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Body composition in patients with primary neuromuscular disease assessed by dual energy X-ray absorptiometry (DXA) and three different bioimpedance devices

Ellegård, L., Aldenbratt, A., Svensson, M.K., Lindberg, C.
Clinical nutrition ESPEN 2019 v.29 pp. 142-148
bioelectrical impedance, body composition, body mass index, dual-energy X-ray absorptiometry, females, males, muscles, neuromuscular disorders, normal values, nutritional status, patients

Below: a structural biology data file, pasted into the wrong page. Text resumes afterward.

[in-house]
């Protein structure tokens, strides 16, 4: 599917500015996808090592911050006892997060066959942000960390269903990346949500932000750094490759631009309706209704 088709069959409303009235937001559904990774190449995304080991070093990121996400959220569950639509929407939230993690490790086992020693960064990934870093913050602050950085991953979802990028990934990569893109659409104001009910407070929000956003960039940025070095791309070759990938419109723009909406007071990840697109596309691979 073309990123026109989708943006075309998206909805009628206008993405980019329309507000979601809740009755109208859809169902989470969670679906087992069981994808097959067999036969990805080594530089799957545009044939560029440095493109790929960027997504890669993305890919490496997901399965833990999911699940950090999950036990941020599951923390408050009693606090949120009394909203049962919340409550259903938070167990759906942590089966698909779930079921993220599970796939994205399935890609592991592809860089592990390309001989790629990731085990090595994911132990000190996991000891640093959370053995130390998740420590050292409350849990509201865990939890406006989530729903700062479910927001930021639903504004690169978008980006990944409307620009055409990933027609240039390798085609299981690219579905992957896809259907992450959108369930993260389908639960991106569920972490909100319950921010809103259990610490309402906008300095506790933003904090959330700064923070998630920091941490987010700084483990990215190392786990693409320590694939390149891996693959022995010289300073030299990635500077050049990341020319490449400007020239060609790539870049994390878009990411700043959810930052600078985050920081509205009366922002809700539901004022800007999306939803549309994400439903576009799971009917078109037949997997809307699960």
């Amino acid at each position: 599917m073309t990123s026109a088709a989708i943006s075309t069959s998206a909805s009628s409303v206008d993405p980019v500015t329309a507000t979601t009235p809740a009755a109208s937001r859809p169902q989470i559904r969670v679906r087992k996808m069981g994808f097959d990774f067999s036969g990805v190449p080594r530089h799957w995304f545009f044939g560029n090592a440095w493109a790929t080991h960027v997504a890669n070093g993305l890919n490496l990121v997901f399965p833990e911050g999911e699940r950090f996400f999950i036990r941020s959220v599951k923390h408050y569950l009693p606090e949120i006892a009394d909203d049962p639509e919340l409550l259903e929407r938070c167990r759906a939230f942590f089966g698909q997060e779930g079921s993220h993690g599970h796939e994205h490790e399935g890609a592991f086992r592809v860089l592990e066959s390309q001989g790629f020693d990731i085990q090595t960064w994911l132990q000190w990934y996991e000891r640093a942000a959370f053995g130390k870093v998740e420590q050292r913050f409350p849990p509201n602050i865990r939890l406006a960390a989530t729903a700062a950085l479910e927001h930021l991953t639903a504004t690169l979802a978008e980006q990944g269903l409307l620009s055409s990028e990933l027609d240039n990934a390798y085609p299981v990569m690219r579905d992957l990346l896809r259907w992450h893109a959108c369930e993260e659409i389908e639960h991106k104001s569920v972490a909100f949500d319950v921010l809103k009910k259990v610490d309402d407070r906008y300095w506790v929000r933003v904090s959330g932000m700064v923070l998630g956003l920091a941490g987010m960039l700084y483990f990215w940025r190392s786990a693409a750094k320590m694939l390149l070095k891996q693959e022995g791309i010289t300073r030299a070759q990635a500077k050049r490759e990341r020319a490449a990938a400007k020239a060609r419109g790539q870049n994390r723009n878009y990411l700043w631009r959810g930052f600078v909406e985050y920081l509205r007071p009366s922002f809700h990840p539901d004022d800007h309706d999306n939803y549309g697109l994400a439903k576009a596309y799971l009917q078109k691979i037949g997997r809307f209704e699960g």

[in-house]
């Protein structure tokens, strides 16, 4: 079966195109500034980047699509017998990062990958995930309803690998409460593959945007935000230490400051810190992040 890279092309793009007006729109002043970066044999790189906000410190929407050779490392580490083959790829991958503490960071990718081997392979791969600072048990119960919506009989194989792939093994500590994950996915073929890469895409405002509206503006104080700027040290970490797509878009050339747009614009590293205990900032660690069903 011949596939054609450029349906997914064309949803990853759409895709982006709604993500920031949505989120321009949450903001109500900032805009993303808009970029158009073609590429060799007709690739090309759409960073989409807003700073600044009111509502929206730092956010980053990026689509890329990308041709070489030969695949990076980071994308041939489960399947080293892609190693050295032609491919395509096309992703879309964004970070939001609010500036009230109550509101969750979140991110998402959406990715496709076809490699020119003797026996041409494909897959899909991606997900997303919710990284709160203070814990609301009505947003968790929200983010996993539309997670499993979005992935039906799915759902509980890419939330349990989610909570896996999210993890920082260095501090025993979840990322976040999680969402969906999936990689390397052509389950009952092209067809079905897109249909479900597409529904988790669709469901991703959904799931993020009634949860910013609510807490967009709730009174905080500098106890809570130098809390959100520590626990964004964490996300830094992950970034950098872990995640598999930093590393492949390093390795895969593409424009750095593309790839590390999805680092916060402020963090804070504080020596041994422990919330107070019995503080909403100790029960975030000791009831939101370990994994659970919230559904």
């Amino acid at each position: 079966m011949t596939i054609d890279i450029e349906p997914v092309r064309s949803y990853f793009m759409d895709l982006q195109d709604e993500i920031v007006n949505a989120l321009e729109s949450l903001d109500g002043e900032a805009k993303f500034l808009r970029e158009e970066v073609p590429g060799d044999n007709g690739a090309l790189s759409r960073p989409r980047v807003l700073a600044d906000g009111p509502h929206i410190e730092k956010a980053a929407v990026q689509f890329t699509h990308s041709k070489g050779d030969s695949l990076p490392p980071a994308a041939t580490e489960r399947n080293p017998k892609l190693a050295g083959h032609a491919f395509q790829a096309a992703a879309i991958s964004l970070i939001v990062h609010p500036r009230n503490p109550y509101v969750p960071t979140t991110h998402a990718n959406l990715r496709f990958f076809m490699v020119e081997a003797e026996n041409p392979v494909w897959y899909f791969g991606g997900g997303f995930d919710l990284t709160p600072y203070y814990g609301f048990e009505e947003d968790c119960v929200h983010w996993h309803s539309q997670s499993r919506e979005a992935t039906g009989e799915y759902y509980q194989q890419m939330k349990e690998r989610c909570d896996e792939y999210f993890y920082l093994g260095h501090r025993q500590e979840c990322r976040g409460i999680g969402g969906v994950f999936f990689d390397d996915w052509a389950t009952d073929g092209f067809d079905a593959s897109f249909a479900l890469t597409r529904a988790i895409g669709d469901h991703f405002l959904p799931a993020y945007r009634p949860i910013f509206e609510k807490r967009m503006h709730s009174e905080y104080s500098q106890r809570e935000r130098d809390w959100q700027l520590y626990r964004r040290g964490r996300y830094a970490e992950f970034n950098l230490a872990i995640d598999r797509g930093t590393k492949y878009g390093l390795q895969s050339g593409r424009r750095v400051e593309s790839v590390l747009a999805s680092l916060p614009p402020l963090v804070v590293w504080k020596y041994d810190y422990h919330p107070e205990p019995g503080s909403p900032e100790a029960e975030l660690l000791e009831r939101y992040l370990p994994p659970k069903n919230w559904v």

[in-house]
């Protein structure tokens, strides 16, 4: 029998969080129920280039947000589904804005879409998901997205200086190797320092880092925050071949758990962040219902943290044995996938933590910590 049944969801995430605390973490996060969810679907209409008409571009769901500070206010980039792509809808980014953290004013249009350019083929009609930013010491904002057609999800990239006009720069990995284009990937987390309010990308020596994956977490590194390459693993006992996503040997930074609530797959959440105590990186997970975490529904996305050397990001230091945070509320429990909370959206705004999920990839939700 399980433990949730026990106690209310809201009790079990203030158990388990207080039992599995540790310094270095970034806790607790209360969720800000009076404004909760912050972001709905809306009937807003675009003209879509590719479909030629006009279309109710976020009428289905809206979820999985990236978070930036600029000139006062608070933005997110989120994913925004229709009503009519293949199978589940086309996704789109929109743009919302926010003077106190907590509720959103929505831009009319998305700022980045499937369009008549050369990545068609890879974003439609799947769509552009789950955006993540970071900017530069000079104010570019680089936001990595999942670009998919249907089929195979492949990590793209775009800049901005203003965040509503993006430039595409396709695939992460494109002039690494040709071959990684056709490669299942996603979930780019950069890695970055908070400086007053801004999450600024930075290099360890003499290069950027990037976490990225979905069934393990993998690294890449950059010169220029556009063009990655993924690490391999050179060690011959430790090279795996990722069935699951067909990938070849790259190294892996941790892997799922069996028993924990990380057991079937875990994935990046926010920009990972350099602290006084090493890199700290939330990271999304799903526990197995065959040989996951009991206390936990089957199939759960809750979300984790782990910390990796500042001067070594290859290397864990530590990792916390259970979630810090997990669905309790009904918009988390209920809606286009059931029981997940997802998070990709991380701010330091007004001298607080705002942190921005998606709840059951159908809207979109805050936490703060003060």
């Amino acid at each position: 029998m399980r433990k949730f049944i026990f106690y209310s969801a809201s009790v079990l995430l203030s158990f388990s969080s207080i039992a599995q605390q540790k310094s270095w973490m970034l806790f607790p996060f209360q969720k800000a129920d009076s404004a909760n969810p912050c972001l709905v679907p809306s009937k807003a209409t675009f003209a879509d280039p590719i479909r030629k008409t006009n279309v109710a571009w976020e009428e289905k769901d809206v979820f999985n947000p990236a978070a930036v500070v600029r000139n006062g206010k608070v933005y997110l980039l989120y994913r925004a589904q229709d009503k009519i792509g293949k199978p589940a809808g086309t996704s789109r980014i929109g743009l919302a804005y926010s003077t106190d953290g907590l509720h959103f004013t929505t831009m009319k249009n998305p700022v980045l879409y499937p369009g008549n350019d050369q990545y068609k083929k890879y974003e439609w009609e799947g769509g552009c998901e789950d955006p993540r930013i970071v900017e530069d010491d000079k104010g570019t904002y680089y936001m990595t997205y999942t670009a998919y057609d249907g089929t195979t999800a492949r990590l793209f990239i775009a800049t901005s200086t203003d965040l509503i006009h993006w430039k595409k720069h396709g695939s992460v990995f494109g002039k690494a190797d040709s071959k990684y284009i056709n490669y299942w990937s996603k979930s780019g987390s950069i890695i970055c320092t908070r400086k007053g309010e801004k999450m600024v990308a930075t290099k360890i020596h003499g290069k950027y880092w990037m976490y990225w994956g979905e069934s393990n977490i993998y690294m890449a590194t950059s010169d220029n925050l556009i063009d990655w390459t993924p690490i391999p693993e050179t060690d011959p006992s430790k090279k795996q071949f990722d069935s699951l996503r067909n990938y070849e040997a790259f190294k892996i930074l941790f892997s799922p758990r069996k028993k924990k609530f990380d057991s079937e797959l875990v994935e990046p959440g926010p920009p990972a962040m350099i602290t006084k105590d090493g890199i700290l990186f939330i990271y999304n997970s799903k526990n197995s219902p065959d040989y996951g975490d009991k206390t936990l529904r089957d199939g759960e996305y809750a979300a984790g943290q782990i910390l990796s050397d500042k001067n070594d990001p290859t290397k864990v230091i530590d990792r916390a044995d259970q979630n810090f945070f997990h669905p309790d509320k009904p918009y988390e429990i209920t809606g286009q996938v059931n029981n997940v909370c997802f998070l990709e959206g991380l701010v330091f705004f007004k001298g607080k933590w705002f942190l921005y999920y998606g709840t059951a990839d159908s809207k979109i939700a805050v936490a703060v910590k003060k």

Patients with primary neuromuscular disease have reduced muscle mass, and use of body mass index to assess nutritional status and body composition can therefore be questioned. Dual emission X-ray absorptiometry (DXA) can estimate muscle mass, but is not always readily available. Bioimpedance is a simple, portable and “easy to use” method for the assessment of body composition.To assess muscle mass by DXA in 143 patients with primary neuromuscular disease and validate three bioimpedance devices; Impedimed SFB7, (BISIMPEDIMED), Xitron4200 (BISXITRON) and Tanita MC180MA (MFBIATANITA).Body composition was assessed by DXA in 143, by BISIMPEDIMED in 116, by MFBIATANITA in 104 and by BISXITRON in 35 patients.Muscle mass assessed by DXA, and phase angle (PhA) were below reference values in all female and 96% of male patients. BISIMPEDIMED underestimated muscle mass by 6.5 ± 14.2 kg (p < 0.001), but this could be corrected after exclusion of resistance (Ri) values > 3500 Ohm (p = 0.84). MFBIATANITA overestimated muscle mass by 30.8 ± 9.1 kg (p < 0.001) with systematic bias, whereas BISXITRON was in agreement with DXA, and without systematic bias. Muscle mass was strongly correlated to PhA (rPEARSON = 0.75, p < 0.01).Patients with primary neuromuscular disease have proportionally more fat and less muscle mass than the population in general, despite normal BMI. Muscle mass can be assessed by bioimpedance in these patients, but performance and bias depends on device. Phase angle by bioimpedance correlates to muscle mass, and could therefore potentially be used a surrogate measure of muscle mass during follow up.